From that link I mentioned above, an alternate form of the above equation (using similar terms) is:

EMA(t) = EMA(t-1) + [s(t) - EMA(t-1)]/120

So, if you'll indulge me a little longer, a couple more questions:

1) These two equations appear to be slightly different. Any chance you have a reference for yours?

2) Hmm. Seems like I'm still a little vague on what equation to use for EMA(t-1). Is it included within the article I've linked to above?

3) What variables go into choosing an alpha? And, can I use this alpha from the very beginning of the event series, or do I need to wait until a certain time elapses before I can start calculating EMAs?

Thanks

## RE: How to determine & monitor changes in frequency of an irregularly occuring event over time?

I'd have thought it was obvious that the two equations are identical, the one is just the other expanded.

No, no refs. Oh, well wiki has it all https://en.wikipedia.org/wiki/Moving_average#Expon..., including the expansion.

Cheers

Greg Locock

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## RE: How to determine & monitor changes in frequency of an irregularly occuring event over time?

There are other options as well, depending on what is the nature of the problem. One possibility is a maximum likelihood estimator (MLE) like a full-blown Kalman filter, although your problem might only require an alpha-beta filter.

TTFN (ta ta for now)

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## RE: How to determine & monitor changes in frequency of an irregularly occuring event over time?

As far as the statistical behavior of the events, I'm not exactly sure. I'm guessing they are random, or should be random. I want to know if they are in fact random, or are the frequencies changing over time, and by how much. What does "supposed to be trendable" mean? Are some events non-trendable? Are say hurricanes (as noted above), or say murders in a city, trendable? I guess I wanted to avoid the event type from the discussion and simply look at frequency.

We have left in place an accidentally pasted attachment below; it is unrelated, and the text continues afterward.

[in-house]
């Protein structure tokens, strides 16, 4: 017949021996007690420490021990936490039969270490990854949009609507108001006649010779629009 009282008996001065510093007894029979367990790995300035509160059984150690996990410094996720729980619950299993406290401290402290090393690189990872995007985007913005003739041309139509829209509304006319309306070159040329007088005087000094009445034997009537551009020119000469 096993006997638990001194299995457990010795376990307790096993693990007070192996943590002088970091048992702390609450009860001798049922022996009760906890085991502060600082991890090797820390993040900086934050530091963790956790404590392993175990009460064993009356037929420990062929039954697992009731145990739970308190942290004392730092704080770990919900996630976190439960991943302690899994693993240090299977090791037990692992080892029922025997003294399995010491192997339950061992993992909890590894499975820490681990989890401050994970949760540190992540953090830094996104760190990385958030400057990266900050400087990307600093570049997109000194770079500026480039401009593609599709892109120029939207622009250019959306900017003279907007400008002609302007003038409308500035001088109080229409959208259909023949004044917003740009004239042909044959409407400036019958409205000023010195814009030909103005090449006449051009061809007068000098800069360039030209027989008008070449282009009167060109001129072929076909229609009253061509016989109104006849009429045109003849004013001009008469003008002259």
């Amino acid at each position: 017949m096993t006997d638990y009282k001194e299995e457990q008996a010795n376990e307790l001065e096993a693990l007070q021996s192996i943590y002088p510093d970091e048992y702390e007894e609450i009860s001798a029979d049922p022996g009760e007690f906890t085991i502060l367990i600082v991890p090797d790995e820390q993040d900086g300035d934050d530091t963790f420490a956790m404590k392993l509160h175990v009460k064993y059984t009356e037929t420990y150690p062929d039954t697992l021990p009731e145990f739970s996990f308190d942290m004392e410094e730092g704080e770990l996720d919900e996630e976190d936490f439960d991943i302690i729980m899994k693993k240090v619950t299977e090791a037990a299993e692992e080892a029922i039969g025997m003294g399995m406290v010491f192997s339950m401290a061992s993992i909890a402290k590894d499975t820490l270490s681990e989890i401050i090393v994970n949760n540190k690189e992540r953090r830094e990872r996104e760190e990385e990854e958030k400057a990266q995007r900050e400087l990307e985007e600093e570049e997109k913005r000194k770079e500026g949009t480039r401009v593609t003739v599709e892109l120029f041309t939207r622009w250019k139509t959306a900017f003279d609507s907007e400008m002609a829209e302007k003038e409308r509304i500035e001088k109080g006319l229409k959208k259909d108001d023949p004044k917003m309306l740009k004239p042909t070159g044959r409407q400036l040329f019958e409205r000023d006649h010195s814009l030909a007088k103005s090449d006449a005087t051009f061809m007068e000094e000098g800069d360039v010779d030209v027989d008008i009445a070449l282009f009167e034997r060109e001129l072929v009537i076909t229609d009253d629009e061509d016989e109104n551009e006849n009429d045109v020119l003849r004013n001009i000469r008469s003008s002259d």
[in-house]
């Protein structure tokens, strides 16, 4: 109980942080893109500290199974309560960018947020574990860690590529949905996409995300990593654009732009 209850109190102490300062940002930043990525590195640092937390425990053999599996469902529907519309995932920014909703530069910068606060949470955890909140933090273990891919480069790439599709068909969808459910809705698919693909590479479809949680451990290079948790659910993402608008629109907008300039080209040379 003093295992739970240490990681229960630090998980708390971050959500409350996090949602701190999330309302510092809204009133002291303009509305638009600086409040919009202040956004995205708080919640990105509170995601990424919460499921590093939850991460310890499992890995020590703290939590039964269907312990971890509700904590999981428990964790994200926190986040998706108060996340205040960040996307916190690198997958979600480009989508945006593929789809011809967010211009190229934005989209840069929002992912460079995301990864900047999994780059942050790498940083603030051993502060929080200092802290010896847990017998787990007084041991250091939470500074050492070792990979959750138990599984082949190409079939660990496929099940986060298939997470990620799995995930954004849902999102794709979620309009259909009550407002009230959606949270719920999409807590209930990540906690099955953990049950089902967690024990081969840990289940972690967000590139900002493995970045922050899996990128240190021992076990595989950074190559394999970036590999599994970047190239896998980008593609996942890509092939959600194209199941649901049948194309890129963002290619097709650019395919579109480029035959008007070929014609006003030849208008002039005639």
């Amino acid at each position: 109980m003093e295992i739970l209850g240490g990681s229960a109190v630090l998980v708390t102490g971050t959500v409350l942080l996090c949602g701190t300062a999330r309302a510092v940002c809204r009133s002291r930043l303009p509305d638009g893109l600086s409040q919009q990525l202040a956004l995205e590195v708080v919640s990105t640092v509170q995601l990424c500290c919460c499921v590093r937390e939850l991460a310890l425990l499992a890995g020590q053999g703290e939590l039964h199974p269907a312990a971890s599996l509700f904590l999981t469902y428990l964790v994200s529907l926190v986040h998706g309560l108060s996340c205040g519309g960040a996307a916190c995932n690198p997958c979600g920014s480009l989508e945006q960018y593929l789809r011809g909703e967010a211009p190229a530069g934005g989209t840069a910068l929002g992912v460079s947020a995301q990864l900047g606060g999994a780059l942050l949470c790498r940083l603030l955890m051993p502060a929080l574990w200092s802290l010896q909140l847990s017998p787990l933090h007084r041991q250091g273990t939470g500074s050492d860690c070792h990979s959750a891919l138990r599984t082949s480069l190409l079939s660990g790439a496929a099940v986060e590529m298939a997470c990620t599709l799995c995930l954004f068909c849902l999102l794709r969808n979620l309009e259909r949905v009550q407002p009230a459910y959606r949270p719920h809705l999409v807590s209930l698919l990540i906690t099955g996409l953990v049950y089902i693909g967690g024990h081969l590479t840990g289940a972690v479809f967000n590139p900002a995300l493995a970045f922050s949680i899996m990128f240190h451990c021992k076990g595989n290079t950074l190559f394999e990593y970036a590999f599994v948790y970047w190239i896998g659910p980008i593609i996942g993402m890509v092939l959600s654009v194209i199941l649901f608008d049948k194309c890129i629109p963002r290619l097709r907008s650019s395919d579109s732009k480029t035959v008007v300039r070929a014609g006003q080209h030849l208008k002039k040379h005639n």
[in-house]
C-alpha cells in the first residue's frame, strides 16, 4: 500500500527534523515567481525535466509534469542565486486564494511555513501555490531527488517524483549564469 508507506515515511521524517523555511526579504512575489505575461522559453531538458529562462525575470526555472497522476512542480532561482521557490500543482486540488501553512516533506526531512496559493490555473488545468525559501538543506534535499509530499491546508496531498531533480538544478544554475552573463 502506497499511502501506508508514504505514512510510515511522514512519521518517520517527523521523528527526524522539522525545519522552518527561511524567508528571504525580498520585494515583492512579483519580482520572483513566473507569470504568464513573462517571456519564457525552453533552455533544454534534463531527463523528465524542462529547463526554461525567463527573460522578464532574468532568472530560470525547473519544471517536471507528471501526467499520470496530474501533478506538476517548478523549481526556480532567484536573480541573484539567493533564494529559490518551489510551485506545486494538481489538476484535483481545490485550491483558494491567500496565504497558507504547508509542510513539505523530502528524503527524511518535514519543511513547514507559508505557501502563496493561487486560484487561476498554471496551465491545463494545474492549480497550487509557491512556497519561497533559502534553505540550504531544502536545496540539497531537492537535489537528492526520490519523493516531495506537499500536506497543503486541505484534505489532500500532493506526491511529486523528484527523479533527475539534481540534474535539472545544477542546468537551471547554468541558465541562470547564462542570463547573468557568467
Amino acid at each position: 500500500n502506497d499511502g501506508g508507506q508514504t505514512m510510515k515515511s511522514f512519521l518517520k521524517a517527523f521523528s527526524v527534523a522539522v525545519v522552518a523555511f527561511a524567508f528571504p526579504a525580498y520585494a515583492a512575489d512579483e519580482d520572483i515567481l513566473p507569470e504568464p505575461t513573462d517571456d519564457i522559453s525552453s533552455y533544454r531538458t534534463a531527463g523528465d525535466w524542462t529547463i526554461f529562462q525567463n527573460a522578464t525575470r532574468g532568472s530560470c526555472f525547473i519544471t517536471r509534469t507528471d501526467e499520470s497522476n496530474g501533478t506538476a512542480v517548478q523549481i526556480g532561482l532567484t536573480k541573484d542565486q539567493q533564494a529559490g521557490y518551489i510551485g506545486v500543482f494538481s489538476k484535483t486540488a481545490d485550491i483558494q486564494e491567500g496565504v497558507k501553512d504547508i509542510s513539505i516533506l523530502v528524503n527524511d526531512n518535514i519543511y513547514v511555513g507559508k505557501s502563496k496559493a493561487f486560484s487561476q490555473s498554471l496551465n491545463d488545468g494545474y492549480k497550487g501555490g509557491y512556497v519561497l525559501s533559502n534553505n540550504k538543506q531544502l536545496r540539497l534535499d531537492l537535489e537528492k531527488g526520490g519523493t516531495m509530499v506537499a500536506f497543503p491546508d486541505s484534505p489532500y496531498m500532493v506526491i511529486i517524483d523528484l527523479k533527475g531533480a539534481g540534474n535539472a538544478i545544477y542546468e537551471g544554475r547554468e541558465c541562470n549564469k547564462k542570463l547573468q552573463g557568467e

And I did look at a chapter Link about "maximum likelihood estimator (MLE) like a full-blown Kalman filter", but that's a little beyond my pay grade. I hope I don't have to go there.

## RE: How to determine & monitor changes in frequency of an irregularly occuring event over time?

http://www.aoml.noaa.gov/hrd/tcfaq/E23.html

For example, were there the same number of hurricanes 1900-1950 as 1967-2017? if so then any trend in frequencies is pretty weak or inconsistent. If, as is the case, the answer is that there were fewer hurricanes in later years then torturing the data to find some increase in frequency would need to use some bulletproof method.

I've attached a somehwat cleaned up version of that data, showing decimals of a year and the hurricane strength.

Greg Locock

## RE: How to determine & monitor changes in frequency of an irregularly occuring event over time?

Top line is cat 1 and higher, next is cat 2 and higher, and so on (Octave's legend box is cantankerous). The averaging period is 30 years. The greyed out section is the first 30 years. The exponential average is misleading in my opinion because it shows the effect of the zero data right through until 1950. These are trailing averages, that is the date is that of the last year in the average. Normally I'd shift the x axis so that the midpoint is used.

Cheers

Greg Locock